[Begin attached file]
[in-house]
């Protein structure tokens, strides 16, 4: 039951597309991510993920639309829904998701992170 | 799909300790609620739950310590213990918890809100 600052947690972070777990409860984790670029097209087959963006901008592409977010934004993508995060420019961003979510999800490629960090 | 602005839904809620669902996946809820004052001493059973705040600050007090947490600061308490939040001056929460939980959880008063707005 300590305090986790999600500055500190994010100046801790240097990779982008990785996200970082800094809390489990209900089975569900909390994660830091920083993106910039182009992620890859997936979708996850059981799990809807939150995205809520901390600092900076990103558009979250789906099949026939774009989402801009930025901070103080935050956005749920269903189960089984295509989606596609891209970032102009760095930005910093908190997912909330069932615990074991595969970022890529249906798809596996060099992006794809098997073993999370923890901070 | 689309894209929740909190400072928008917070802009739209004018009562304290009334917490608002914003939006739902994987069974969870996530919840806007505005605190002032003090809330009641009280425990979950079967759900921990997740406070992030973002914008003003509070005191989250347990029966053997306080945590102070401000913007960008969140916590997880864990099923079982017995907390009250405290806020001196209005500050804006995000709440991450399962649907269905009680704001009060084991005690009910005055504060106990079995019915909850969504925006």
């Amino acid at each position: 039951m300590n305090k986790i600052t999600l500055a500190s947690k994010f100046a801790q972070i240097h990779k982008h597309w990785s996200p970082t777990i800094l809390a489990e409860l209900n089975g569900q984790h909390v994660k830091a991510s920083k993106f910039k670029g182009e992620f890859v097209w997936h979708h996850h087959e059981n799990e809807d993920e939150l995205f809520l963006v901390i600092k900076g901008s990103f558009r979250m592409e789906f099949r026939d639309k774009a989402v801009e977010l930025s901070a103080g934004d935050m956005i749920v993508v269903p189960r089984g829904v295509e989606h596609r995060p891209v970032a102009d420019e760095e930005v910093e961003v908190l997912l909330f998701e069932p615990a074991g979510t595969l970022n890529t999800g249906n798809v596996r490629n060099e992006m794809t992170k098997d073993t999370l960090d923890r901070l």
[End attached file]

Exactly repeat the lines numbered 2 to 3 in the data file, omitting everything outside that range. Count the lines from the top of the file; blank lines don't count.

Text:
């Protein structure tokens, strides 16, 4: 039951597309991510993920639309829904998701992170 | 799909300790609620739950310590213990918890809100 600052947690972070777990409860984790670029097209087959963006901008592409977010934004993508995060420019961003979510999800490629960090 | 602005839904809620669902996946809820004052001493059973705040600050007090947490600061308490939040001056929460939980959880008063707005 300590305090986790999600500055500190994010100046801790240097990779982008990785996200970082800094809390489990209900089975569900909390994660830091920083993106910039182009992620890859997936979708996850059981799990809807939150995205809520901390600092900076990103558009979250789906099949026939774009989402801009930025901070103080935050956005749920269903189960089984295509989606596609891209970032102009760095930005910093908190997912909330069932615990074991595969970022890529249906798809596996060099992006794809098997073993999370923890901070 | 689309894209929740909190400072928008917070802009739209004018009562304290009334917490608002914003939006739902994987069974969870996530919840806007505005605190002032003090809330009641009280425990979950079967759900921990997740406070992030973002914008003003509070005191989250347990029966053997306080945590102070401000913007960008969140916590997880864990099923079982017995907390009250405290806020001196209005500050804006995000709440991450399962649907269905009680704001009060084991005690009910005055504060106990079995019915909850969504925006």
């Amino acid at each position: 039951m300590n305090k986790i600052t999600l500055a500190s947690k994010f100046a801790q972070i240097h990779k982008h597309w990785s996200p970082t777990i800094l809390a489990e409860l209900n089975g569900q984790h909390v994660k830091a991510s920083k993106f910039k670029g182009e992620f890859v097209w997936h979708h996850h087959e059981n799990e809807d993920e939150l995205f809520l963006v901390i600092k900076g901008s990103f558009r979250m592409e789906f099949r026939d639309k774009a989402v801009e977010l930025s901070a103080g934004d935050m956005i749920v993508v269903p189960r089984g829904v295509e989606h596609r995060p891209v970032a102009d420019e760095e930005v910093e961003v908190l997912l909330f998701e069932p615990a074991g979510t595969l970022n890529t999800g249906n798809v596996r490629n060099e992006m794809t992170k098997d073993t999370l960090d923890r901070l």